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Monitors worried by election violence

Monitors worried by election violence

Election monitoring NGOs have recorded nine murders and 26 cases of intimidation

since campaigning began on June 26. They expressed concern at the violence, which

they said seemed to be increasing, and warned it would worsen unless the Ministry

of Interior (MoI) and the National Election Committee (NEC) intervened.

"We are very worried," said Hang Puthea, executive director of NICFEC,

an election monitoring body. His NGO receives around ten politically-related leads

each day, far more than normal, of which two per day were information on killings.

He said more than 6,000 volunteer observers worked for NICFEC in the communes, and

142 "long-term, skilled observers" covered districts.

A report from NICFEC covering June 11 to 27 stated that all the killings in that

period were in rural provinces. Eight of those murdered were supporters of the ruling

Cambodian People's Party (CPP).

Puthea said none of the dead were high-ranking officials, and that one Funcinpec

supporter was arrested in connection with a killing. He blamed widespread lack of

education for the murders.

"People don't understand ... democracy," he said. "Democracy is not

about killing, not violence."

He added that people's psychology had not evolved enough to be truly democratic,

and blamed the mental scars on the legacy of numerous wars in the country.

"People want their party to win, so they do something to try to be the winner

[like behave violently]," he said. Puthea also feared the killings would constrain

voters and make them think: 'I should not go to vote.'

He said NICFEC sent all information on possible politically-related murders to the

NEC and the MoI, then waited for an answer. The NEC and the Central Bureau for Security

(CBS) have joint responsibility to investigate security incidents in the election

period.

The UN human rights body, UNCOHCHR, said in a July 3 statement that it was investigating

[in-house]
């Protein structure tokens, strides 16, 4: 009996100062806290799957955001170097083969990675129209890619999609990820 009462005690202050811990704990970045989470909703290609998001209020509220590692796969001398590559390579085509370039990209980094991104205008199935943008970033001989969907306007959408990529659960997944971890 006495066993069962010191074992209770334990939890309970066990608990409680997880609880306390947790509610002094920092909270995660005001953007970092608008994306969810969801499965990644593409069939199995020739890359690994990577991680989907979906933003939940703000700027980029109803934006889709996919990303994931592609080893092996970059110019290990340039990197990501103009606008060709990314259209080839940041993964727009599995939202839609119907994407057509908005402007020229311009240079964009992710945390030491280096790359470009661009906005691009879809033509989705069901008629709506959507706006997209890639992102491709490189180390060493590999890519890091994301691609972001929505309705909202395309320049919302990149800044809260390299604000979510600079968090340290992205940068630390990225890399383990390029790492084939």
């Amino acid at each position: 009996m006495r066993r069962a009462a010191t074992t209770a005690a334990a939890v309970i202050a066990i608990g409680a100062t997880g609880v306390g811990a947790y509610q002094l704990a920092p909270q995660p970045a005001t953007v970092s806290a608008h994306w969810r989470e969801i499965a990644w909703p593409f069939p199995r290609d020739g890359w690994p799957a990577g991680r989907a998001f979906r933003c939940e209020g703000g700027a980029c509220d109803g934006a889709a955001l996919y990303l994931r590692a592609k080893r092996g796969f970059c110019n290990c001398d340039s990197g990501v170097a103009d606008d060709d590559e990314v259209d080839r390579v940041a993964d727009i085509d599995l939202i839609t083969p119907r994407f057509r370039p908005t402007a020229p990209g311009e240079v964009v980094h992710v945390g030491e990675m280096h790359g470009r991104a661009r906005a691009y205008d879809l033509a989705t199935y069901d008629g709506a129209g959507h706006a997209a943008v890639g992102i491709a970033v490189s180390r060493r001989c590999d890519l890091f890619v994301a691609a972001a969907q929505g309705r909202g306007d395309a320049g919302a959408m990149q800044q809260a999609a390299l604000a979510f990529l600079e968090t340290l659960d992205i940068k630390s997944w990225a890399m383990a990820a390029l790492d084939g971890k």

"a number of reports of violence and intimidation" committed during the

campaign period. A spokesperson said Peter Leuprecht, the special representative,

would release a pre-election report in early July.

A July 2 joint statement from human rights groups and election monitoring NGOs stated

there were 26 cases of political intimidation between June 25 and 30.

ADHOC, Comfrel, NICFEC and the Youth Council of Cambodia noted that 19 cases were

related to supporters of the Sam Rainsy Party (SRP), five had links with Funcinpec

and two with the CPP.

The statement defined the term "intimidation" as including: "grenade

explosion, election card confiscation,dismantling and tearing of signs, and threatening

people not to listen to Ta Prohm, [Radio] Free Asia and VOA radio".

Koul Panha, executive director of Comfrel, said on July 1 that there had been an

increase in suspected politically-motivated killings in the five days of campaigning.

But the NEC's secretary-general, Tep Nytha, was cautious.

"The NEC is waiting for a detailed report from the Provincial Election Committee,

and then we will cooperate with the Central Bureau of Security to solve the problem,"

he said.

Mao Chandara, a member of the secretariat of the CBS and chief of staff of the national

police, felt that the current climate was better than in previous elections.

"[In all these] cases of murder we have not [drawn] any conclusions yet, because

most of the cases are under investigation," he said.

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